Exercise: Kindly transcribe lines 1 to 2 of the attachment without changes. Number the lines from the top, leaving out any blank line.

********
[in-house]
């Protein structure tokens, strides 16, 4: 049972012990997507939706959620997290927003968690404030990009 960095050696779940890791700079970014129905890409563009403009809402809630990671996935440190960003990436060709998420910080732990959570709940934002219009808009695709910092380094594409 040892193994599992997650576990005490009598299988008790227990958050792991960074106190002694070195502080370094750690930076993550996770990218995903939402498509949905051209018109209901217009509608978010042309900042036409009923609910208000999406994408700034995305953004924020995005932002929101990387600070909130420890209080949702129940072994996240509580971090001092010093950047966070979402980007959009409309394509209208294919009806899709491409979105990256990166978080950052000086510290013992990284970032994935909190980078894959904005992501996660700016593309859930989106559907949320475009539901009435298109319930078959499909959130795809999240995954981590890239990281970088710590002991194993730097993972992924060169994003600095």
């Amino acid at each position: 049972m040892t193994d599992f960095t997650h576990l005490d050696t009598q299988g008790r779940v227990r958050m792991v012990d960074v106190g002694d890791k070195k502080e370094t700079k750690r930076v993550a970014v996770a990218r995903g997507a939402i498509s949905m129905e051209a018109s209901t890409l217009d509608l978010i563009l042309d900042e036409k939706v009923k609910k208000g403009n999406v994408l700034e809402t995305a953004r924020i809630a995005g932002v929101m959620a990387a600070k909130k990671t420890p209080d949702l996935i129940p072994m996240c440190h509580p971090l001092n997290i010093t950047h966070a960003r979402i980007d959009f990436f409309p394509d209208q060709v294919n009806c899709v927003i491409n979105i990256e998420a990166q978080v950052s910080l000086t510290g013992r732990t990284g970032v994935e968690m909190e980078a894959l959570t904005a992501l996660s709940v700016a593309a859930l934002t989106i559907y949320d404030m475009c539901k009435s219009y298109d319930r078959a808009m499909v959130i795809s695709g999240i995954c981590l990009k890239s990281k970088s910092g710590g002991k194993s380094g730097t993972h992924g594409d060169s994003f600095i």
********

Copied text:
[in-house]
């Protein structure tokens, strides 16, 4: 049972012990997507939706959620997290927003968690404030990009 960095050696779940890791700079970014129905890409563009403009809402809630990671996935440190960003990436060709998420910080732990959570709940934002219009808009695709910092380094594409 040892193994599992997650576990005490009598299988008790227990958050792991960074106190002694070195502080370094750690930076993550996770990218995903939402498509949905051209018109209901217009509608978010042309900042036409009923609910208000999406994408700034995305953004924020995005932002929101990387600070909130420890209080949702129940072994996240509580971090001092010093950047966070979402980007959009409309394509209208294919009806899709491409979105990256990166978080950052000086510290013992990284970032994935909190980078894959904005992501996660700016593309859930989106559907949320475009539901009435298109319930078959499909959130795809999240995954981590890239990281970088710590002991194993730097993972992924060169994003600095």